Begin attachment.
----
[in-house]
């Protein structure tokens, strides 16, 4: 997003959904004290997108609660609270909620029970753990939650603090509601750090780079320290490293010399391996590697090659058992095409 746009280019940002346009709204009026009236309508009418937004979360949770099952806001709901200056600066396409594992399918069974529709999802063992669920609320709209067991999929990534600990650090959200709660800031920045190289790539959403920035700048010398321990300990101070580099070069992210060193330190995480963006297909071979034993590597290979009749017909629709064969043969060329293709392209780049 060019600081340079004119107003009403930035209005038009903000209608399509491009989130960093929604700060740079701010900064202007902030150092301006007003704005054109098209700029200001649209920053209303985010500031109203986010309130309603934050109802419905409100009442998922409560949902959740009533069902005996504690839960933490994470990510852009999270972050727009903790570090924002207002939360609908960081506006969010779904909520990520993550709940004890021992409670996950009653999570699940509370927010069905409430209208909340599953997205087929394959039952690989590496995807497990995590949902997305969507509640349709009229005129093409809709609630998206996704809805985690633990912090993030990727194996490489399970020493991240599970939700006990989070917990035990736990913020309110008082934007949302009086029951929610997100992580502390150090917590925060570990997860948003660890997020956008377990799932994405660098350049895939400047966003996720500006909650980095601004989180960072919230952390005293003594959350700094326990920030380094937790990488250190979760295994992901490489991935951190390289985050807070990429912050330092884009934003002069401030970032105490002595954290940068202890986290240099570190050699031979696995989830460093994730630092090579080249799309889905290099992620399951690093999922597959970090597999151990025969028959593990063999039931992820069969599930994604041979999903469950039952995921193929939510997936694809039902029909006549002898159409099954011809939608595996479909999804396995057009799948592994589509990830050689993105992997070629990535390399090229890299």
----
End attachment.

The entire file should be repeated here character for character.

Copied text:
[in-house]
């Protein structure tokens, strides 16, 4: 997003959904004290997108609660609270909620029970753990939650603090509601750090780079320290490293010399391996590697090659058992095409 746009280019940002346009709204009026009236309508009418937004979360949770099952806001709901200056600066396409594992399918069974529709999802063992669920609320709209067991999929990534600990650090959200709660800031920045190289790539959403920035700048010398321990300990101070580099070069992210060193330190995480963006297909071979034993590597290979009749017909629709064969043969060329293709392209780049 060019600081340079004119107003009403930035209005038009903000209608399509491009989130960093929604700060740079701010900064202007902030150092301006007003704005054109098209700029200001649209920053209303985010500031109203986010309130309603934050109802419905409100009442998922409560949902959740009533069902005996504690839960933490994470990510852009999270972050727009903790570090924002207002939360609908960081506006969010779904909520990520993550709940004890021992409670996950009653999570699940509370927010069905409430209208909340599953997205087929394959039952690989590496995807497990995590949902997305969507509640349709009229005129093409809709609630998206996704809805985690633990912090993030990727194996490489399970020493991240599970939700006990989070917990035990736990913020309110008082934007949302009086029951929610997100992580502390150090917590925060570990997860948003660890997020956008377990799932994405660098350049895939400047966003996720500006909650980095601004989180960072919230952390005293003594959350700094326990920030380094937790990488250190979760295994992901490489991935951190390289985050807070990429912050330092884009934003002069401030970032105490002595954290940068202890986290240099570190050699031979696995989830460093994730630092090579080249799309889905290099992620399951690093999922597959970090597999151990025969028959593990063999039931992820069969599930994604041979999903469950039952995921193929939510997936694809039902029909006549002898159409099954011809939608595996479909999804396995057009799948592994589509990830050689993105992997070629990535390399090229890299």